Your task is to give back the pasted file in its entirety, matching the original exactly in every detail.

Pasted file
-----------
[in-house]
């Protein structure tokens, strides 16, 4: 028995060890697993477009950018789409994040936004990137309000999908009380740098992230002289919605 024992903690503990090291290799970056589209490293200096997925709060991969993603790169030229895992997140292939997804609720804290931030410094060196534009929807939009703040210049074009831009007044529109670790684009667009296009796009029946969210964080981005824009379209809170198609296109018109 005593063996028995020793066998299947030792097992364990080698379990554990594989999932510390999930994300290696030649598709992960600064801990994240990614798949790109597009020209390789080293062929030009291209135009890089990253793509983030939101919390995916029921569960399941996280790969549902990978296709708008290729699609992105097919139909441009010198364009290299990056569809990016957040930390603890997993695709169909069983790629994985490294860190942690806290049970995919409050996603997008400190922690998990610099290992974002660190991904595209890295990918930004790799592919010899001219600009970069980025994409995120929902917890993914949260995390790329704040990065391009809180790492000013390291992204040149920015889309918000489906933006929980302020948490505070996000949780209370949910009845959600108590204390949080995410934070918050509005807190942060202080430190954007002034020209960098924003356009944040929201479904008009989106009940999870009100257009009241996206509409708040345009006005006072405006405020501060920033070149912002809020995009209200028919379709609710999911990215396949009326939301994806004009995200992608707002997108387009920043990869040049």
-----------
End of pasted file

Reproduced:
[in-house]
């Protein structure tokens, strides 16, 4: 028995060890697993477009950018789409994040936004990137309000999908009380740098992230002289919605 024992903690503990090291290799970056589209490293200096997925709060991969993603790169030229895992997140292939997804609720804290931030410094060196534009929807939009703040210049074009831009007044529109670790684009667009296009796009029946969210964080981005824009379209809170198609296109018109 005593063996028995020793066998299947030792097992364990080698379990554990594989999932510390999930994300290696030649598709992960600064801990994240990614798949790109597009020209390789080293062929030009291209135009890089990253793509983030939101919390995916029921569960399941996280790969549902990978296709708008290729699609992105097919139909441009010198364009290299990056569809990016957040930390603890997993695709169909069983790629994985490294860190942690806290049970995919409050996603997008400190922690998990610099290992974002660190991904595209890295990918930004790799592919010899001219600009970069980025994409995120929902917890993914949260995390790329704040990065391009809180790492000013390291992204040149920015889309918000489906933006929980302020948490505070996000949780209370949910009845959600108590204390949080995410934070918050509005807190942060202080430190954007002034020209960098924003356009944040929201479904008009989106009940999870009100257009009241996206509409708040345009006005006072405006405020501060920033070149912002809020995009209200028919379709609710999911990215396949009326939301994806004009995200992608707002997108387009920043990869040049």